David Livingston was an incredible man. He explored areas of Africa that had been previoulsy ignored by most of Europe. His notes on the regions he explored and the people he encountered are meticulous and fascinating. Prior to his visit to the region of Nyasaland, every year between 5,000-20,000 slaves were being sold to slave traders in the region. Livingston attacked the slave trade head on and was largely responsible for its downfall in that area. While some of his personal notes would be considered ignorant or offensive by modern standards, he was progressive and open minded for his time. He is a great historical figure who is too often ignored.
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2 of 2 people found the following review helpful By L.E.Y. on April 4, 2013
Format: Kindle Edition Verified Purchase
David Livingstone was not only a great missionary, but was also a great explorer. Much that we have known about the courses of the rivers and the geographical layout of the continent was learned through Livingstone's travels and writings.I can read and read this book. Highly recommended.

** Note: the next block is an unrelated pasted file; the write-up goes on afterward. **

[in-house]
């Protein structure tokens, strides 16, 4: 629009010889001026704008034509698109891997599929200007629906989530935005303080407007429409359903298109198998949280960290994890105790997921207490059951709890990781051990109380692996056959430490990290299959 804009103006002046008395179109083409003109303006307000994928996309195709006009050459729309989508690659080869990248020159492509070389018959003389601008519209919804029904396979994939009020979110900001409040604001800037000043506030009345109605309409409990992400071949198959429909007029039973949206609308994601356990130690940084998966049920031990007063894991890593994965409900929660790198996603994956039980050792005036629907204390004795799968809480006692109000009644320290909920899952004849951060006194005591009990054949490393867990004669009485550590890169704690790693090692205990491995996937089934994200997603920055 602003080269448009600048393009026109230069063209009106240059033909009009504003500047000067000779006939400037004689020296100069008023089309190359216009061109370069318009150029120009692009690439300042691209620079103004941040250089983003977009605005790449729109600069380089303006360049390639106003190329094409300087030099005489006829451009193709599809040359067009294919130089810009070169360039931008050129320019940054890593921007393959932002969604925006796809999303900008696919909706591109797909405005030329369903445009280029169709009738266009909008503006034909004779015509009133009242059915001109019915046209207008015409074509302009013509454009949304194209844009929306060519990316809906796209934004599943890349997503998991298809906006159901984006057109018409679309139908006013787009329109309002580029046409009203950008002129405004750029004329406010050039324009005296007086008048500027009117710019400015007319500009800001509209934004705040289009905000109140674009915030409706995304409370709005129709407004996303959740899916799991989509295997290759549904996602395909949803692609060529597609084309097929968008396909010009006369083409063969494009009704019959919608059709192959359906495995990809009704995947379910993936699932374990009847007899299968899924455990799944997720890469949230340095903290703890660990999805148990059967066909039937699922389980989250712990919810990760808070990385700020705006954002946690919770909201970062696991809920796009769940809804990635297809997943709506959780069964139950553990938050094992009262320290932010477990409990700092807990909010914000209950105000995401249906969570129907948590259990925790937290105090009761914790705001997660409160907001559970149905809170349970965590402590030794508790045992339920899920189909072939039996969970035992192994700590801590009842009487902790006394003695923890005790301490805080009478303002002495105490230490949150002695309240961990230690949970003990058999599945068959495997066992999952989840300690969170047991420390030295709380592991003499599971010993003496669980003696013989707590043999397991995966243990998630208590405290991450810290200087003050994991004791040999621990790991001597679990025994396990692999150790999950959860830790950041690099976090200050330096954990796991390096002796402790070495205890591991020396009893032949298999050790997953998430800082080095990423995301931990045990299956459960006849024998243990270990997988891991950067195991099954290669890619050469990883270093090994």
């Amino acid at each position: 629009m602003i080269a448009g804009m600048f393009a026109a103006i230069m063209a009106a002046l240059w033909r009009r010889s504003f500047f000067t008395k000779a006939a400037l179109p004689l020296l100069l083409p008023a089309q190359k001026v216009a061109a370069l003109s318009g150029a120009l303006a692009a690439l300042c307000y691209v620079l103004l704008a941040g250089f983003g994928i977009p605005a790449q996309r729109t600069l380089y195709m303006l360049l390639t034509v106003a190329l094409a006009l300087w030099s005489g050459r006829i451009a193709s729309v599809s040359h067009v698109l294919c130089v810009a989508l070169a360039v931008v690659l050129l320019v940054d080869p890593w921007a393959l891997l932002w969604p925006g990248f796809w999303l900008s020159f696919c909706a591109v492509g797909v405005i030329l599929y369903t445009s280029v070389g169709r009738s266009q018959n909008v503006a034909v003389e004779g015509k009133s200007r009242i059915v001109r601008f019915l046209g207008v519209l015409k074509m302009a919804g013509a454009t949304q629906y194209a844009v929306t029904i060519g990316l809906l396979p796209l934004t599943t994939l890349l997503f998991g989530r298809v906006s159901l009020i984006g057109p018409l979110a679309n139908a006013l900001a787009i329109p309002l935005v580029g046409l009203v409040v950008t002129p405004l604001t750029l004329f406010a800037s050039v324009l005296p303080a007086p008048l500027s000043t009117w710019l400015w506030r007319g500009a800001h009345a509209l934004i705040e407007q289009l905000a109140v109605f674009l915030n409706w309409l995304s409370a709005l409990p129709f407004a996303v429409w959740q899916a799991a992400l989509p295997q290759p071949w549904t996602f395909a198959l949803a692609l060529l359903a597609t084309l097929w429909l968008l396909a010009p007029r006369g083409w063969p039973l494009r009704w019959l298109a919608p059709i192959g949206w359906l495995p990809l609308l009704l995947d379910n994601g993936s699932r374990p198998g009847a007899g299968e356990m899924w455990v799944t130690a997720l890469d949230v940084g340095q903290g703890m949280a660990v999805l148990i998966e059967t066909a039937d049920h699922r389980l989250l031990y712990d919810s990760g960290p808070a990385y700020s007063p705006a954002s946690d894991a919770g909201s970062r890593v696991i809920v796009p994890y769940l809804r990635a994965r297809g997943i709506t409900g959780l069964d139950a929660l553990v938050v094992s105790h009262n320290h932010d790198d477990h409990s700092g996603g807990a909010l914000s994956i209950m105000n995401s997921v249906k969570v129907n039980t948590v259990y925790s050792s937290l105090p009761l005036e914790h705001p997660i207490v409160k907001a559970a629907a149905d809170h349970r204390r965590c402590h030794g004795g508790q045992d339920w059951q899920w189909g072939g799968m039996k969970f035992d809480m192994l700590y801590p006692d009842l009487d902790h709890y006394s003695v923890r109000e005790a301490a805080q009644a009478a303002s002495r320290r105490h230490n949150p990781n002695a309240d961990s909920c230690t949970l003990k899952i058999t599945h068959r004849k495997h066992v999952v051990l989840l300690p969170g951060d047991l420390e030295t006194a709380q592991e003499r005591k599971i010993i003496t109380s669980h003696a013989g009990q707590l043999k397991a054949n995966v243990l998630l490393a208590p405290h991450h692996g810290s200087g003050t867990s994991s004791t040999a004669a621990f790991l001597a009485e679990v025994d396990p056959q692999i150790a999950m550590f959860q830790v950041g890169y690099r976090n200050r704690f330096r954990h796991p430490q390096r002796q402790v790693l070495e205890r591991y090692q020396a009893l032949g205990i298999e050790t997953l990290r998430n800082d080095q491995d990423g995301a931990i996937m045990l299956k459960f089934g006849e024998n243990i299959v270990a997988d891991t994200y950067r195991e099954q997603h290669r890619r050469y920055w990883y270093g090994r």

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1 of 1 people found the following review helpful By George L. Musacchio on February 20, 2013
Format: Kindle Edition Verified Purchase
My first trip to Africa made me fall in love with the place. At Victoria Falls I saw the statue of David Livingstone, and upon returning home I read a brief biography of him that I had long owned. That reading whetted my appetite for his own accounts of being a medical missionary in Africa in the 19th century. What a pleasure it is to browse among his "travels and researches" in some of the same areas I visited.
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1 of 1 people found the following review helpful By Bill Wright on April 25, 2013
Format: Kindle Edition Verified Purchase
A very interesting account of missionary work & the difficulties & hardships encountered, also the conditions prevailing at the time
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1 of 1 people found the following review helpful By Rudy M on March 26, 2013
Format: Kindle Edition Verified Purchase
Classic Livingston, early Africa Explorations provides an insight to the troubles and challenges faced by the early explorers, a must for a must for Africa exploration, hunters, travelers, providing the earliest accounts of the "Dark Continent" and an appreciation of what it was like not too long ago.